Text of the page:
New Jacksonville fitness centers a perfect fit for coronavirus pandemic
One of the many fitness machines available at fit20. Image via fit20.

Workout centers for fit20 limit fitness sessions to two people.

Fitness centers and workout gyms have definitely not been the choice of those trying to remain healthy during the coronavirus outbreak in Florida. But a new business model for fitness centers may provide a custom workout creating not only a safe workout environment, but a customized and challenging one, too.

There are two new locations in Jacksonville for the company called fit20. They are the first of the company to enter Florida. The studios are located in Jacksonville Beach at First Street and Third Avenue and off Jacksonville’s Southside Boulevard at Tapestry Park and feature appointment-only customized workout routines that last 20 minutes each week aimed at people 40 years old or older.

There’s a personal trainer, but only two customers can be in the studio at a time and they have to be with the same party. Cathy Battreall, the fit20 regional developer for Jacksonville, opened the studios about six weeks ago and said in the age of COVID-19, the new studios are taking off.

“It is really working out in our favor because people really feel safe here,” Battreall said. “You have an appointment time and when you come you know exactly who is going to be here.”

Many would figure starting a business during the pandemic would be working against the odds since so many businesses have collapsed. But Battreall said the fit20 concept couldn’t have come at a better time.

“Our trainers wear masks. We take everyone’s temperature. We’ve got thermometers here and we clean all the equipment between each member’s visit,” she said.

About two dozen members have already signed up for $99 a month for a pair. The members work out once a week for 20 minutes.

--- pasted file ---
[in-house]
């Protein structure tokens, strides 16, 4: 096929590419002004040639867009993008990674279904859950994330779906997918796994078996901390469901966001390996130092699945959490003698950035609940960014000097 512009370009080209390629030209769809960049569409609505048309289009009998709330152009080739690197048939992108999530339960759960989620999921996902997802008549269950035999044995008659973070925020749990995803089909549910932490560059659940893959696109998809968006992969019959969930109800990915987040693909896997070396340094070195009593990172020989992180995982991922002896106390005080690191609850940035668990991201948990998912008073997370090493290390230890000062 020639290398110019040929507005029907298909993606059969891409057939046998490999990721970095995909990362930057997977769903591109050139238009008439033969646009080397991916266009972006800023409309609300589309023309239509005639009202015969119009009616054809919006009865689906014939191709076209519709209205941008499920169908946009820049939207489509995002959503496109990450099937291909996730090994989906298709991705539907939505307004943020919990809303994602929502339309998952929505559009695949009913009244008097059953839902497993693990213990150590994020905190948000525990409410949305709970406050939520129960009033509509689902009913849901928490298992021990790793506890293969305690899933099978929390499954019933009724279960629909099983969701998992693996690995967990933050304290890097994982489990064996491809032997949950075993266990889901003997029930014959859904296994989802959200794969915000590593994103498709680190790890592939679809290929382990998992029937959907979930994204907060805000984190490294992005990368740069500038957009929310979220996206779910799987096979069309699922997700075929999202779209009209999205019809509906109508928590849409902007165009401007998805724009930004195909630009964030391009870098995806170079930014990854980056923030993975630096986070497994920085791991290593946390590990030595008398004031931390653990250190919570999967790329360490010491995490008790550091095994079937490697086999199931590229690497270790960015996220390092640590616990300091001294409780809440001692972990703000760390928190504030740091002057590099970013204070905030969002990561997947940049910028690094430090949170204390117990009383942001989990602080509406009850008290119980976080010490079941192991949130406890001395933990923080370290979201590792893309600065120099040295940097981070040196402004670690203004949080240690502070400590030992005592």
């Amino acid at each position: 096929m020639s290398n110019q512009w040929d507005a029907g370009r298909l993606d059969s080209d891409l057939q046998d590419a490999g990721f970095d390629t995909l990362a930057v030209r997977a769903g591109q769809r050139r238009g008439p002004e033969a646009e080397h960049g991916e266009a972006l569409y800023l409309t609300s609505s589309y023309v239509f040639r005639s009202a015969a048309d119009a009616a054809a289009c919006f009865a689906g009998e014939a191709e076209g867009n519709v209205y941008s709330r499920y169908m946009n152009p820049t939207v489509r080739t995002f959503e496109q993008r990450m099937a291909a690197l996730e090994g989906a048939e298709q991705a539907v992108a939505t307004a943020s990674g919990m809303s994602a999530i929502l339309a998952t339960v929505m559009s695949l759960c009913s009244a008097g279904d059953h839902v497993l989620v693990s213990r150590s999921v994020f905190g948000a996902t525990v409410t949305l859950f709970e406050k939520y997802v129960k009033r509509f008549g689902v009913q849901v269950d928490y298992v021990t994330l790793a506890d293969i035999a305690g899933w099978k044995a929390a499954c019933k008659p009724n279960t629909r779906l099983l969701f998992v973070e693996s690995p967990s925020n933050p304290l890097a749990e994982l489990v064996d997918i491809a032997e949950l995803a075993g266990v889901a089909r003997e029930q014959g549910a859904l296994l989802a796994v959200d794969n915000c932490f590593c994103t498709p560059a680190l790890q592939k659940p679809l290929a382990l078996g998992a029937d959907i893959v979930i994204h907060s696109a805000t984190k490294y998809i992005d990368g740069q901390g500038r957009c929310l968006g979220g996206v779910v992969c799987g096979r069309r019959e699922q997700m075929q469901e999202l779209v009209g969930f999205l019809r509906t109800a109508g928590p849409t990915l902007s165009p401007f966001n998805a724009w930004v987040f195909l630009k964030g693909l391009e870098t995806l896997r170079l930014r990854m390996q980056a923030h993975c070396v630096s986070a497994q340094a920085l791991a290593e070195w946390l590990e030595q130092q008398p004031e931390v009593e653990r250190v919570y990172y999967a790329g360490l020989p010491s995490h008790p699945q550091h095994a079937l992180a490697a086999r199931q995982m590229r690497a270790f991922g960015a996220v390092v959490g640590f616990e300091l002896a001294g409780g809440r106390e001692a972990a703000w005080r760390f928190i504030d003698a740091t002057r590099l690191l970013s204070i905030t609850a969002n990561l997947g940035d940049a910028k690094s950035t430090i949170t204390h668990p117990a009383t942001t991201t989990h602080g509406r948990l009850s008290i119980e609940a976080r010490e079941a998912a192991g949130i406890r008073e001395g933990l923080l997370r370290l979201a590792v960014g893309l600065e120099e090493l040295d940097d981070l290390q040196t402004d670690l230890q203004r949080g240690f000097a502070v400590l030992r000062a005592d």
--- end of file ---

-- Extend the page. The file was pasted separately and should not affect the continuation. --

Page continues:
Personal physical workout training is nothing new. But the fit20 studios only allow two members from the same party to be in the studio with the trainer at the same time.

The studio has half a dozen workout weight machines and trainers and customers use a mobile application to track the workout intensity. They spend about two minutes on each machine during the weekly workout rotating between the machines that include leg presses, chest presses, pull downs, hip workouts, abdominal workouts and a back machine.

“It is a 20-minute workout that is slow motion, but high intensity,” Battreall said. “We push you to what we call the optimal stimulus.”

fit20 USA’s operations are headquartered in Fredericksburgh, Va. But the company was founded in the Netherlands about 10 years ago. There are 150 studios worldwide and about 70,000 members worldwide, according to the company.

Battreall said while the Jacksonville studios are gaining momentum, she’s planning on helping franchises to open throughout Florida.

The pandemic has added to the attractiveness of the custom gym concept, Battreall said. But some day the coronavirus outbreak will end and she sees sustainability for the business model.

“You can actually get healthy doing this program for only 20 minutes a week. When you find something that helps you and makes you feel good, you stick with it,” Battreall said, noting fit20’s worldwide customer retention rate is 80%.

Drew Dixon

Drew Dixon is a journalist of 40 years who has reported in print and broadcast throughout Florida, starting in Ohio in the 1980s. He is also an adjunct professor of philosophy and ethics at three colleges, Jacksonville University, University of North Florida and Florida State College at Jacksonville. You can reach him at [email protected]

One comment

  • Sonja Fitch

    August 9, 2020 at 5:45 am

    Cut the public some slack. This is bs! Just like the trump executive order cuts dollars to Medicare and social security

Comments are closed.


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